Meyla and Eser
Meyla says, ‘We’ve been married for three years. As is traditional in Turkey, we were given gold and money for our wedding. Normally people buy cars or a house, instead we decided to use it to start our new life in London.
London feels liberating compared to Istanbul. Here there is no judgement, people are free to express themselves as they wish.
The lockdown has helped us as a couple. Eser became less stressed due to the lack of commuting for work. We have more quality time as a couple. I feel happier because I am at home and feel safe.
I’m looking for a new job opportunity at the moment. In the past I’ve suffered from anxiety and now I’d like to be involved in a charity who work with mental health.
Anxiety never leaves, one has to find a way to control it and get used to it.
We have only left the flat for short periods. For the essentials and to exercise.
I have a mixture of hopes and fears but I’m trying not to think about it too much because it could trigger my anxieties.
In Turkey, like in many Mediterranean places, sitting outside and talking to passers by is very common. So this is something we really appreciate about this specific time. I enjoy sitting on our front steps “people watching” because it grounds me and makes me feel a part of something. We live opposite the girls of the “Iso Arms”. We often cheer them from a distance. Maybe one day we will join them in the pub!’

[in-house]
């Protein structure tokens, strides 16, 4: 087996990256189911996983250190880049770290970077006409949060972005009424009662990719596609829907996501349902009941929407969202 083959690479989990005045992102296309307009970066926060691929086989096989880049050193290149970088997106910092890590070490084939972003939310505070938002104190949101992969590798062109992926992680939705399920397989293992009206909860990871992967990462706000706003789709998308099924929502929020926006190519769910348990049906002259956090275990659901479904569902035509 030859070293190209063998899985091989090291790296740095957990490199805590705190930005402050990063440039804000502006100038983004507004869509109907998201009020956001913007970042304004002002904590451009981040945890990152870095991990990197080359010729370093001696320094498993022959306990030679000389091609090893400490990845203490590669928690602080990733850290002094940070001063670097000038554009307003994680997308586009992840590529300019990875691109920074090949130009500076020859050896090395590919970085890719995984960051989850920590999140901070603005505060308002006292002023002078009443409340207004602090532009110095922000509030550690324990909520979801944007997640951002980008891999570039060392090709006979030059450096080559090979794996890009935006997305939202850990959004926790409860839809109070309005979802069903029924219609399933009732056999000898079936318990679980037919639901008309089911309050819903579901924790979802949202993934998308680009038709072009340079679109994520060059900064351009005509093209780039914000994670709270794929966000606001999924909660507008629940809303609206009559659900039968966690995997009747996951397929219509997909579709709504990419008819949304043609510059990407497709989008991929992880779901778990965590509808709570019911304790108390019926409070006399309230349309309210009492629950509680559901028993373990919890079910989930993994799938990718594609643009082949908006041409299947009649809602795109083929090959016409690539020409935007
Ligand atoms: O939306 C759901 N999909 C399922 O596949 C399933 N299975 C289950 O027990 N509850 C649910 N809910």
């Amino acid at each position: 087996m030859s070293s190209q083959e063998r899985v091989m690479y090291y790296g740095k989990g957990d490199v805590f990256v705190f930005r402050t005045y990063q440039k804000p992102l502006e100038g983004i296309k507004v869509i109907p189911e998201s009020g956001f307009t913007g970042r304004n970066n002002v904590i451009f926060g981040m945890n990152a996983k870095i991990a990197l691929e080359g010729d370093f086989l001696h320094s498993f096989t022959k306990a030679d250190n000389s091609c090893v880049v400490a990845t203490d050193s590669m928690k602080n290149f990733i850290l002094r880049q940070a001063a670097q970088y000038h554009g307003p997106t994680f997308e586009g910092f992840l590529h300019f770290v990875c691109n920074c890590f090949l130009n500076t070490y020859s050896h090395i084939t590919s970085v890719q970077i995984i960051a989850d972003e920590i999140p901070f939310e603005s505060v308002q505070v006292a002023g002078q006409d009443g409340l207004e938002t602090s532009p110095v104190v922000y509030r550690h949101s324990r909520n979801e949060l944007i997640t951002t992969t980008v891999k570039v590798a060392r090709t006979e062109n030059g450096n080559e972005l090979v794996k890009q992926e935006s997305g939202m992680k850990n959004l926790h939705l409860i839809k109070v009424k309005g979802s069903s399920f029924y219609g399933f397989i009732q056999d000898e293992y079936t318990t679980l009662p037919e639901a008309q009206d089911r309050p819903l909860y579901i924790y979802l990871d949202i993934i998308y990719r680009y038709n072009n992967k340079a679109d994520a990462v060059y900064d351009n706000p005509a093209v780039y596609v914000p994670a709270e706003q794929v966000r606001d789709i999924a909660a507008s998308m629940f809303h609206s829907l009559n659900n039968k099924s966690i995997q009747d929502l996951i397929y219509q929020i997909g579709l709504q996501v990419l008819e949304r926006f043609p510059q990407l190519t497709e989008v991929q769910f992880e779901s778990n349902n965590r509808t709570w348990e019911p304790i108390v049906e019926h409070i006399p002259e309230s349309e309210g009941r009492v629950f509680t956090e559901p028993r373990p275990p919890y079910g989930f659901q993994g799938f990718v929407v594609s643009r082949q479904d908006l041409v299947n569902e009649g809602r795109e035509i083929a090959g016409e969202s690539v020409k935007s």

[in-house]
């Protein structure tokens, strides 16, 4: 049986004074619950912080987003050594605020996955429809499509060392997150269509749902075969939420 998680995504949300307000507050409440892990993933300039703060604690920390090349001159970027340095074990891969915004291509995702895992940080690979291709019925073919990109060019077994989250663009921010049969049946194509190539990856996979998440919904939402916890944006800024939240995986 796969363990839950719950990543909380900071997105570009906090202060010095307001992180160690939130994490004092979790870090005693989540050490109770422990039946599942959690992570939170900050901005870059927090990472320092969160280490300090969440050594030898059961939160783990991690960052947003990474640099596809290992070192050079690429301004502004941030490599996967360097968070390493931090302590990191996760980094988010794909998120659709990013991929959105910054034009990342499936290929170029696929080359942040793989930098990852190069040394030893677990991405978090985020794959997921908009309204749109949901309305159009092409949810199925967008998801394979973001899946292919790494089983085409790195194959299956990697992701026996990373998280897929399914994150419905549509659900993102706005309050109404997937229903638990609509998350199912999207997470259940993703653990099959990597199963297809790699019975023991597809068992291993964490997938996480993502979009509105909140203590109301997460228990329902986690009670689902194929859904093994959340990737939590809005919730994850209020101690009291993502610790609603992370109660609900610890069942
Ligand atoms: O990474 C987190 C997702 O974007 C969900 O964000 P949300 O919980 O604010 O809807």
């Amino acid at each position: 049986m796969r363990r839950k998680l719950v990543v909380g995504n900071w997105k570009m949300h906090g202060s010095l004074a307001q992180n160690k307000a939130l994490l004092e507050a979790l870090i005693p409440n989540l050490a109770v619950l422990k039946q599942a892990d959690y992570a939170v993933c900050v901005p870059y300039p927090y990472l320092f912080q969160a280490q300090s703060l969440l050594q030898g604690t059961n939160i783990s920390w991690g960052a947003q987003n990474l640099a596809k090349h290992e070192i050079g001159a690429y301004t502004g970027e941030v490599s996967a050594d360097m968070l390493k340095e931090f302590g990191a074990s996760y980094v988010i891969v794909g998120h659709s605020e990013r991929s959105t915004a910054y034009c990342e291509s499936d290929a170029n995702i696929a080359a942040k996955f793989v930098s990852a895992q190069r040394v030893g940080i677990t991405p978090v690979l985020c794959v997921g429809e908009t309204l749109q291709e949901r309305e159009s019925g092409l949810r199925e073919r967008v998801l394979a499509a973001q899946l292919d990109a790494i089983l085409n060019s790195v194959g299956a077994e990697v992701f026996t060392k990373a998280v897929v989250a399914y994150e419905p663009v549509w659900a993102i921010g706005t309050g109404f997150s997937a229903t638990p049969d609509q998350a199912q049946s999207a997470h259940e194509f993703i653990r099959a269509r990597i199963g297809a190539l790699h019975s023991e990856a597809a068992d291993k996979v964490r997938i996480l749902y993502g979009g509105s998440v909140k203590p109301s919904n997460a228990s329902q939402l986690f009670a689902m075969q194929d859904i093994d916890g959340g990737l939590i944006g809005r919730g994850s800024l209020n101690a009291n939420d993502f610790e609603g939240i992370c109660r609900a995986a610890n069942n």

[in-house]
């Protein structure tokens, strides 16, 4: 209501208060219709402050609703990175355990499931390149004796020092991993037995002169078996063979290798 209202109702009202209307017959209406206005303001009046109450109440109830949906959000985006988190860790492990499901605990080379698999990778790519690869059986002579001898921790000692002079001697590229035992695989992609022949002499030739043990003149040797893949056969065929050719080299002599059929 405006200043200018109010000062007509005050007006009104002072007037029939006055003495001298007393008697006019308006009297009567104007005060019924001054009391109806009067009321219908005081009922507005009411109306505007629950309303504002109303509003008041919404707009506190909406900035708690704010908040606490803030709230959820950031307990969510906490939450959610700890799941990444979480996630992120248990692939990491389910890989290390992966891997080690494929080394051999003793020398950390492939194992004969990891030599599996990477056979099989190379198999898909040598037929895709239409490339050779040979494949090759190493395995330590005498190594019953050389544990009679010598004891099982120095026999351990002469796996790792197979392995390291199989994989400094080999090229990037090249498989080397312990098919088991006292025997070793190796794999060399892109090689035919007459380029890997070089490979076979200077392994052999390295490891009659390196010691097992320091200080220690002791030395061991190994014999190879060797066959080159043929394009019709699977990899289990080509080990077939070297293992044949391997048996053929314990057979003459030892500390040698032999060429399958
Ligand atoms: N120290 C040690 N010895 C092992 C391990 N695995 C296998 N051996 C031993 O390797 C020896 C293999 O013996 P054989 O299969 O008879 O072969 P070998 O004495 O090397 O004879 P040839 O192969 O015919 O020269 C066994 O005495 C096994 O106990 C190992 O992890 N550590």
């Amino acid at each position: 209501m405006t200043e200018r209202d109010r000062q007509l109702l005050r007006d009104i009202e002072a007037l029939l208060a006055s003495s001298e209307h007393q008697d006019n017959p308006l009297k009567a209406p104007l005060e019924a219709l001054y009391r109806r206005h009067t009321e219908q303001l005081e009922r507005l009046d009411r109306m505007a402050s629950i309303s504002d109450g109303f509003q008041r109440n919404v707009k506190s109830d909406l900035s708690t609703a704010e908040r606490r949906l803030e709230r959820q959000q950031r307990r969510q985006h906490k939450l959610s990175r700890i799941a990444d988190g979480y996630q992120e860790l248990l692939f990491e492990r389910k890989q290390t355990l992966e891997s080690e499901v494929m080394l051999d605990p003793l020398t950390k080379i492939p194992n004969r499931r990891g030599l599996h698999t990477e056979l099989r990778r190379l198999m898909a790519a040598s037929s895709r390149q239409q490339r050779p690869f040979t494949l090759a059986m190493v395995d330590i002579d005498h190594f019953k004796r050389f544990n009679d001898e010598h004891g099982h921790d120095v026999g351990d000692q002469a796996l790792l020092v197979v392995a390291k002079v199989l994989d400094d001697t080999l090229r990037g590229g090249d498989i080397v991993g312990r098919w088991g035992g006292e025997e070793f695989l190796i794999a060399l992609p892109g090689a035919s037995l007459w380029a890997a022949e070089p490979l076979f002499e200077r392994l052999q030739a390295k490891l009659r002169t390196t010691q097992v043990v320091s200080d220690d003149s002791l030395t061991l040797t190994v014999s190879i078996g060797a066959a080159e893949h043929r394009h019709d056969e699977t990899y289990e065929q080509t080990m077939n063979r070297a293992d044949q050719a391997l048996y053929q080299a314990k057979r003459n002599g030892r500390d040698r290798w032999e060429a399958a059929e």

Vini and Vincente
Vini says, ‘We’ve been married for four years, together for six. We met one evening at The Joiner’s Arms on Hackney Road, which sadly closed in 2015. We got married at Pub on the Park in London Fields, and have been living on Evering Road ever since. As a gay couple and as foreigners, we feel accepted, safe, and at home here in Hackney.